Published February 4, 2011
LinkedIn (LI) Events is Meetup for LinkedIn members. It’s been around for over two years now. What do you think of it? Have you found it valuable? What tips or other uses have you found?
I’ve used LI Events a few times for DallasBlue events. I’ve found it useful for supplementary marketing and services and have added it to my regular event operations. My review and comments are below.
- Primary event listing. Don’t have a web page? LI Events allows you to publish the basic facts, including a link to a web site. The listing does not provide payment or formal registration. It’s OK for a simple and free get-together. It’s adequate for a secondary listing. But it’s not a selling or registration service. I don’t recommend it as the primary home for a professional or corporate event.
- LinkedIn community promotion. I’ve seen little evidence that business members turn to LI Events to find a new seminar or business event. You might attract a few people. But don’t count on it to fill your meeting.
- Branding. There is little you can do to brand your meeting on LI Events. The event is associated with your personal profile. You can’t provide a logo, HTML, or otherwise format your listing and description. Your organization is a single non-descript line in the event overview. LI provides a custom URL with the event name. But that is quite long. Use bit.ly or your favorite url shortener.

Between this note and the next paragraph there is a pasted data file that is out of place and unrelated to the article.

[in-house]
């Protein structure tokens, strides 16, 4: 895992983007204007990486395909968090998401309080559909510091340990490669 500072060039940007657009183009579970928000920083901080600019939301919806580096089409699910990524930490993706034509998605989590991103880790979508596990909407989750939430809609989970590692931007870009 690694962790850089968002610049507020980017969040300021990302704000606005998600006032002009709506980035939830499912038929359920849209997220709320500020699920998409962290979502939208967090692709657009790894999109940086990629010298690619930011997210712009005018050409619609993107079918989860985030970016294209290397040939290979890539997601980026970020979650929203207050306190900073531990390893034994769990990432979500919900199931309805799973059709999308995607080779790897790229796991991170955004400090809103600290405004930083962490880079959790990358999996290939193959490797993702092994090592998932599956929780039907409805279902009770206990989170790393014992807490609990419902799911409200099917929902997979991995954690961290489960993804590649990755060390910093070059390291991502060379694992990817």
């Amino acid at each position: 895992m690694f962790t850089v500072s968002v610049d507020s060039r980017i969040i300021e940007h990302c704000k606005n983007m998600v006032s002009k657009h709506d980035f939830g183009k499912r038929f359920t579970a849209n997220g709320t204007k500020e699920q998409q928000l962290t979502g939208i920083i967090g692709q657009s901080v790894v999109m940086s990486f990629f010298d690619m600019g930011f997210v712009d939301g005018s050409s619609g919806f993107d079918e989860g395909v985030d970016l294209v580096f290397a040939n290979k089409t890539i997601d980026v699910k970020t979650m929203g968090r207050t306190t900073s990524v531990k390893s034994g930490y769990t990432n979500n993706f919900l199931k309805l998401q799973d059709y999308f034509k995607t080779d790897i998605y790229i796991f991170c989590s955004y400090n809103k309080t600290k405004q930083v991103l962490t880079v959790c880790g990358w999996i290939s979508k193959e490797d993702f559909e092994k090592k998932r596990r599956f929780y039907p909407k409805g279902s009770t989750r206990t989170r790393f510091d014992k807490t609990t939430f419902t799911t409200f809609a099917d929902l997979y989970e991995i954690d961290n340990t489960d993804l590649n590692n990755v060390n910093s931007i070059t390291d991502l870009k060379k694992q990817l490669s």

- Contact marketing. LinkedIn makes it easy to invite your connections. The event will also show up in LinkedIn updates on the home page and in email for your LinkedIn buddies. LinkedIn messaging restrictions apply. You can only invite current connections and send to a maximum of 200 people at a time, which can only be filtered by metro area and industry. Don’t rely solely on LI Events for your marketing. But it definitely should be a part of your outreach.
- Social communications. LI Events supports comments. It’s limited compared to LinkedIn group discussions. Still, it’s a useful real-time and social way to publish event announcements and updates, receive and answer questions, and allow other comments and suggestions. My normal event publishing doesn’t provide this functionality. I’ve found LI Events to be a nice supplemental resource.
- Online event networking. I’ve been looking for several years for a free service outside Meetup that allows invitees and attendees to look up one another before an event to see who’s coming, plan personal meetings, and initiate contact, as well as to follow up afterward. Only people who RSVP in advance on LinkedIn will be listed in the LI Event, just a subset of actual attendees. So it’s far from a complete solution. Similar to Event communications, I don’t have a solution for online event networking and so find this to be a helpful, albeit limited, feature.
Be sure to actively promote the LI Events event URL for communications and networking everywhere you list the event – your main event web page, your newsletter, all event marketing pieces, and all registrant messages.
Published February 3, 2011